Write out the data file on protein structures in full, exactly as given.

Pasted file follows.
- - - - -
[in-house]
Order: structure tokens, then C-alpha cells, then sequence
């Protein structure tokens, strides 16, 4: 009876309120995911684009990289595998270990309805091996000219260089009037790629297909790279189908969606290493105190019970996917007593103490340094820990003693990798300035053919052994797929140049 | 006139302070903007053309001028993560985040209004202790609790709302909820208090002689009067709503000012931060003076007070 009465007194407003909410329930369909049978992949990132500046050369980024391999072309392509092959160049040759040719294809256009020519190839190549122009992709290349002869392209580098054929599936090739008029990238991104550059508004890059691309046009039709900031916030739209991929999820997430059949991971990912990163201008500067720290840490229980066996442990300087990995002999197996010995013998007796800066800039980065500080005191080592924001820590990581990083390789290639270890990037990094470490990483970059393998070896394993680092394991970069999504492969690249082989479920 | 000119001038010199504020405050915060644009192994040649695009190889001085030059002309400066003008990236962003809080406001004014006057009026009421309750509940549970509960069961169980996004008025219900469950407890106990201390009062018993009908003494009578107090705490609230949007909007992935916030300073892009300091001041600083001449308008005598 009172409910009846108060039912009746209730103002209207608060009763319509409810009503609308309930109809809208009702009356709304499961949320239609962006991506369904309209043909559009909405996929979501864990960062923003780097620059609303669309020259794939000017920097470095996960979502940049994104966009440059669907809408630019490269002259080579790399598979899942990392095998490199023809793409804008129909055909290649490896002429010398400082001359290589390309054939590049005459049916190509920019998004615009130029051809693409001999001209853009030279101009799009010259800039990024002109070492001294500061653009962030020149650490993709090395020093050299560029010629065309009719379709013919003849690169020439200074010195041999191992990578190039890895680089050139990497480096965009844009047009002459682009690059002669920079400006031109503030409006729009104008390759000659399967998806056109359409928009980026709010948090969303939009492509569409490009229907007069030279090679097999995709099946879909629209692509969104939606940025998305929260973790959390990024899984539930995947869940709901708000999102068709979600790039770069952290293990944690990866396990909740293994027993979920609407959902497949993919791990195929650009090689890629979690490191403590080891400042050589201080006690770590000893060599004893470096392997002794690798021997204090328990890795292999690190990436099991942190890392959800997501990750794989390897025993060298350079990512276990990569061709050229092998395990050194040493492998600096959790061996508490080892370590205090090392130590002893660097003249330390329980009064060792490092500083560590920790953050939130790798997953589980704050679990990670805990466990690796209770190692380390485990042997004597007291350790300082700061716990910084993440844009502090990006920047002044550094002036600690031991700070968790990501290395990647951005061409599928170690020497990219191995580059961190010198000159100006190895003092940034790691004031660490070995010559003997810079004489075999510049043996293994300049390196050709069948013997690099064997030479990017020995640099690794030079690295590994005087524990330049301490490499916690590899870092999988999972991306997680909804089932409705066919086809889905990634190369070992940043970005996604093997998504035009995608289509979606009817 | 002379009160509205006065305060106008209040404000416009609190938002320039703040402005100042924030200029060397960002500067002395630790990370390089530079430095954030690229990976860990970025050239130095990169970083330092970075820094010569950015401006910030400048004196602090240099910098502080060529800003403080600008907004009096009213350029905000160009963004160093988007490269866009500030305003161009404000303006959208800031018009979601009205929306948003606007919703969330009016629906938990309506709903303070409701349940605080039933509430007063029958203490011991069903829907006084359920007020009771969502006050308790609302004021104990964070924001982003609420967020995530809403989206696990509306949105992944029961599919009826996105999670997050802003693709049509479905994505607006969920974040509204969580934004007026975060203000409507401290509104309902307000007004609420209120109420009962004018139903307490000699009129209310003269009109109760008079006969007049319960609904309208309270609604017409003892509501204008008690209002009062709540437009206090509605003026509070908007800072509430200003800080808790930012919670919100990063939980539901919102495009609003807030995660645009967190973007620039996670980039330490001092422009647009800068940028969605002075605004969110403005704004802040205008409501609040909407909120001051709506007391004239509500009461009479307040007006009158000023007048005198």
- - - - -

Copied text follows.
[in-house]
Order: structure tokens, then C-alpha cells, then sequence
């Protein structure tokens, strides 16, 4: 009876309120995911684009990289595998270990309805091996000219260089009037790629297909790279189908969606290493105190019970996917007593103490340094820990003693990798300035053919052994797929140049 | 006139302070903007053309001028993560985040209004202790609790709302909820208090002689009067709503000012931060003076007070 009465007194407003909410329930369909049978992949990132500046050369980024391999072309392509092959160049040759040719294809256009020519190839190549122009992709290349002869392209580098054929599936090739008029990238991104550059508004890059691309046009039709900031916030739209991929999820997430059949991971990912990163201008500067720290840490229980066996442990300087990995002999197996010995013998007796800066800039980065500080005191080592924001820590990581990083390789290639270890990037990094470490990483970059393998070896394993680092394991970069999504492969690249082989479920 | 000119001038010199504020405050915060644009192994040649695009190889001085030059002309400066003008990236962003809080406001004014006057009026009421309750509940549970509960069961169980996004008025219900469950407890106990201390009062018993009908003494009578107090705490609230949007909007992935916030300073892009300091001041600083001449308008005598 009172409910009846108060039912009746209730103002209207608060009763319509409810009503609308309930109809809208009702009356709304499961949320239609962006991506369904309209043909559009909405996929979501864990960062923003780097620059609303669309020259794939000017920097470095996960979502940049994104966009440059669907809408630019490269002259080579790399598979899942990392095998490199023809793409804008129909055909290649490896002429010398400082001359290589390309054939590049005459049916190509920019998004615009130029051809693409001999001209853009030279101009799009010259800039990024002109070492001294500061653009962030020149650490993709090395020093050299560029010629065309009719379709013919003849690169020439200074010195041999191992990578190039890895680089050139990497480096965009844009047009002459682009690059002669920079400006031109503030409006729009104008390759000659399967998806056109359409928009980026709010948090969303939009492509569409490009229907007069030279090679097999995709099946879909629209692509969104939606940025998305929260973790959390990024899984539930995947869940709901708000999102068709979600790039770069952290293990944690990866396990909740293994027993979920609407959902497949993919791990195929650009090689890629979690490191403590080891400042050589201080006690770590000893060599004893470096392997002794690798021997204090328990890795292999690190990436099991942190890392959800997501990750794989390897025993060298350079990512276990990569061709050229092998395990050194040493492998600096959790061996508490080892370590205090090392130590002893660097003249330390329980009064060792490092500083560590920790953050939130790798997953589980704050679990990670805990466990690796209770190692380390485990042997004597007291350790300082700061716990910084993440844009502090990006920047002044550094002036600690031991700070968790990501290395990647951005061409599928170690020497990219191995580059961190010198000159100006190895003092940034790691004031660490070995010559003997810079004489075999510049043996293994300049390196050709069948013997690099064997030479990017020995640099690794030079690295590994005087524990330049301490490499916690590899870092999988999972991306997680909804089932409705066919086809889905990634190369070992940043970005996604093997998504035009995608289509979606009817 | 002379009160509205006065305060106008209040404000416009609190938002320039703040402005100042924030200029060397960002500067002395630790990370390089530079430095954030690229990976860990970025050239130095990169970083330092970075820094010569950015401006910030400048004196602090240099910098502080060529800003403080600008907004009096009213350029905000160009963004160093988007490269866009500030305003161009404000303006959208800031018009979601009205929306948003606007919703969330009016629906938990309506709903303070409701349940605080039933509430007063029958203490011991069903829907006084359920007020009771969502006050308790609302004021104990964070924001982003609420967020995530809403989206696990509306949105992944029961599919009826996105999670997050802003693709049509479905994505607006969920974040509204969580934004007026975060203000409507401290509104309902307000007004609420209120109420009962004018139903307490000699009129209310003269009109109760008079006969007049319960609904309208309270609604017409003892509501204008008690209002009062709540437009206090509605003026509070908007800072509430200003800080808790930012919670919100990063939980539901919102495009609003807030995660645009967190973007620039996670980039330490001092422009647009800068940028969605002075605004969110403005704004802040205008409501609040909407909120001051709506007391004239509500009461009479307040007006009158000023007048005198």